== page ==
Much like laundry, homeschool curriculum and supplies tend to multiply and take over space. Left unchecked, this “menace” can creep into your kitchen, dining room and has even been known to take over a bedroom or two. Here are some tips to tame the mess.
Obviously if you have a dedicated homeschool room, this is relatively easy. Pushing all the books, papers and miscellaneous “stuff” into the room and shutting the door stops the encroachment. (At least for a little while.)
While a dedicated homeschool room is almost every homeschool mom’s dream, the reality is more moms run their “school” without this luxury. I am one of those moms. Our primary homeschool area was the dining room that was also used as a “normal” dining room. We did work diligently to keep this area as organized as possible.
And by organized, I’m not say “Pinterest perfect” organizers with the latest shelving. I’m talking about keeping only what you really need. More times than not, you need less “stuff” rather than more shelving or crates or decorative boxes to put things in. You must ask yourself, do you really need 20 packages of notebook paper? Do you really need to keep that laminator that you bought two years ago that’s still in the box? If the answer is “no”, sell it or donate it! Don’t let your stuff get out of hand and cause you additional stress. I had to follow my own advice recently with all my science lab supplies. After keeping only what I really needed, it was so refreshing and freeing to bless other families with needs, sell what I didn’t need, or just throw the excess out!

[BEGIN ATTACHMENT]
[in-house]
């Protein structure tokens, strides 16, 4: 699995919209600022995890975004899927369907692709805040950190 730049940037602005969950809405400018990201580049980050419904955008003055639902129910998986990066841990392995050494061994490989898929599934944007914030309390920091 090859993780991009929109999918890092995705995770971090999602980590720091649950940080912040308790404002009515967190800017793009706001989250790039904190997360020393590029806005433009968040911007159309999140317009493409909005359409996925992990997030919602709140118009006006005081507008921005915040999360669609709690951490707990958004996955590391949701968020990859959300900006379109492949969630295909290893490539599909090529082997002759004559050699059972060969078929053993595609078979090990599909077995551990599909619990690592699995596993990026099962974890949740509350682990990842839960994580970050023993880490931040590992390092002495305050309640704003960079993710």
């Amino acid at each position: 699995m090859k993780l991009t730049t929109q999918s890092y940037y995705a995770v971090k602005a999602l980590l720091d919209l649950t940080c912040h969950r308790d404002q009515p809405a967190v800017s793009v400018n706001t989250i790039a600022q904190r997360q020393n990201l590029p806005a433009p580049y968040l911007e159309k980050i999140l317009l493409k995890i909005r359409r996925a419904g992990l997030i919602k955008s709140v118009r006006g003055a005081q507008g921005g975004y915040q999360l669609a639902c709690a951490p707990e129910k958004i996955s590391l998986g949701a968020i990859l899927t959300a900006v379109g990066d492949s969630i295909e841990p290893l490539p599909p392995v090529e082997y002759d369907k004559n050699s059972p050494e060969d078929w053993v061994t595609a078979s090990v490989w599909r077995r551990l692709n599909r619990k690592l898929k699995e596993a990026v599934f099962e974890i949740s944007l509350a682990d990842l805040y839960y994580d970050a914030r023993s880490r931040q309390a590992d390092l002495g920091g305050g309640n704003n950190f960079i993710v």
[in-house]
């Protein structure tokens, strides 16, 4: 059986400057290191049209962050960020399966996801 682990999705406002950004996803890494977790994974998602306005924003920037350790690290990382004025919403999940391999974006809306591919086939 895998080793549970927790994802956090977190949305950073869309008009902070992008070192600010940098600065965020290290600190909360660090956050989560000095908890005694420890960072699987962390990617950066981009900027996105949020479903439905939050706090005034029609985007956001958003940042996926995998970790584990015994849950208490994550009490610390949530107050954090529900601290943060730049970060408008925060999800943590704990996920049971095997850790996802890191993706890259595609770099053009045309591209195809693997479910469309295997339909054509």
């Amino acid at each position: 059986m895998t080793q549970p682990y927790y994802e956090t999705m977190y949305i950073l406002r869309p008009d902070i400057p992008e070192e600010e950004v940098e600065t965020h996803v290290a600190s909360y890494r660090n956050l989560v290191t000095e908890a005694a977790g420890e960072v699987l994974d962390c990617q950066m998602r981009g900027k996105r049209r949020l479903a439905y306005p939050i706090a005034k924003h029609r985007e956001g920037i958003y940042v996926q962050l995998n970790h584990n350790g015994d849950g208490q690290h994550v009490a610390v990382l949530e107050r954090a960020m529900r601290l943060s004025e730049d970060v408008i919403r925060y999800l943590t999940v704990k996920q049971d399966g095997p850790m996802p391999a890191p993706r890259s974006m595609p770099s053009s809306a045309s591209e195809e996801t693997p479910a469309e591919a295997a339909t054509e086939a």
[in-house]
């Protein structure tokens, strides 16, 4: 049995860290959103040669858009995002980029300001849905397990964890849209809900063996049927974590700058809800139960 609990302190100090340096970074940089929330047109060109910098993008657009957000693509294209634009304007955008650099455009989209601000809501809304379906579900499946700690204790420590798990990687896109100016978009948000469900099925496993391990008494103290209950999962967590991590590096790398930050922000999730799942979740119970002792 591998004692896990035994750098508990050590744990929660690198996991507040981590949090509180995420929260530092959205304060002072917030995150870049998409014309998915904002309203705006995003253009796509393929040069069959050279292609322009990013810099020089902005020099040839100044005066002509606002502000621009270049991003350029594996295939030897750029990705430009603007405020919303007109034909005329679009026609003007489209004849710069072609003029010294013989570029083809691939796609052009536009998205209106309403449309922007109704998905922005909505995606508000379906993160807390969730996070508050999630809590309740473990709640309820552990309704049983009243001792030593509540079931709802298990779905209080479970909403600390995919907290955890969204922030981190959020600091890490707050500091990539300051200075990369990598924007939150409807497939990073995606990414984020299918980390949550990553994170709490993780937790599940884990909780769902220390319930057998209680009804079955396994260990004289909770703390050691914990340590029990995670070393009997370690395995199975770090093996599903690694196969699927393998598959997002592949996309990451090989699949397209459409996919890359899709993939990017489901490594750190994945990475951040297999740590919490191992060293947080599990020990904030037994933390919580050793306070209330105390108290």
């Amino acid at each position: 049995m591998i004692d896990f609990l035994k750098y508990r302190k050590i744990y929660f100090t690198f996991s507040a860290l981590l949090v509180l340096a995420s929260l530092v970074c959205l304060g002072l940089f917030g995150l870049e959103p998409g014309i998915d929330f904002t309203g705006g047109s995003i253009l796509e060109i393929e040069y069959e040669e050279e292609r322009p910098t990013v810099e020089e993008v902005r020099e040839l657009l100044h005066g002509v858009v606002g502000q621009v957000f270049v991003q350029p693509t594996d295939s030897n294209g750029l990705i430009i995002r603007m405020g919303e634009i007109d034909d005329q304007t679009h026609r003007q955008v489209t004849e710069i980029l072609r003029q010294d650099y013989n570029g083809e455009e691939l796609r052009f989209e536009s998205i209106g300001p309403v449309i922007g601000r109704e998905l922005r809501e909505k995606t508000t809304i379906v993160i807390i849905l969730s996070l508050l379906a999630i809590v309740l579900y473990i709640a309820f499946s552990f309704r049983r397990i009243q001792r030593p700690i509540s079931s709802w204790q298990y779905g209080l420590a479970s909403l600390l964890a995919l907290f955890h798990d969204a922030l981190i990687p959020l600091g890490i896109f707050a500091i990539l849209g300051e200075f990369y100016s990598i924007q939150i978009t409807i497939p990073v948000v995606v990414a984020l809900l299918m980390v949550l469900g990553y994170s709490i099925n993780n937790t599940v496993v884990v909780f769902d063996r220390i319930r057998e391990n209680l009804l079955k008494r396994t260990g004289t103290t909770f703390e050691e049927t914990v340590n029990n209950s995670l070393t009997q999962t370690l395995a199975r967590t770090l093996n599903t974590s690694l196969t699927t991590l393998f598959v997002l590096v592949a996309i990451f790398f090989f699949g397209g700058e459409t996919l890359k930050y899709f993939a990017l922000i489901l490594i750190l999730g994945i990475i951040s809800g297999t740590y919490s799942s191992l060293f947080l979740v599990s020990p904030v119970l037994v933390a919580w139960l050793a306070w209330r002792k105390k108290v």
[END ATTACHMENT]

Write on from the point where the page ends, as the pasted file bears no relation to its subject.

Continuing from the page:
Do you have curriculum one child has completed with a gap until the next child is old enough to use it? Unless your next child is going to use it within a year or two, sell it or find another mom who can use it this year with the promise of returning it to you. This way, you bless another family and have less “stuff” hanging around collecting dust.
There is one piece of furniture that I recommend for your schooling area. In our school room/dining room a small shelving unit that could hold a bin in for each child’s specific books, notebooks and supplies was key. Once a week I’d set up their bins with assignments and all they had to do was pull the bin out at the start of the day, complete their work and then place everything back in the bin and put the bin back on the shelf. This less stress clean up method was also wonderful to have in place when having to do unexpected tidying up when company popped by. And, it prevented any literature books from suddenly wandering off getting lost in the abyss of a messy bedroom.
So in your homeschool, less should be more! While those pictures of hanging pens separated by colors and fancy containers look nice, it’s just one more thing to deal with and keep clean. Keep it simple and turn your extra energies to your children!
Check out more homeschooling resources at Rainbow Resource Center!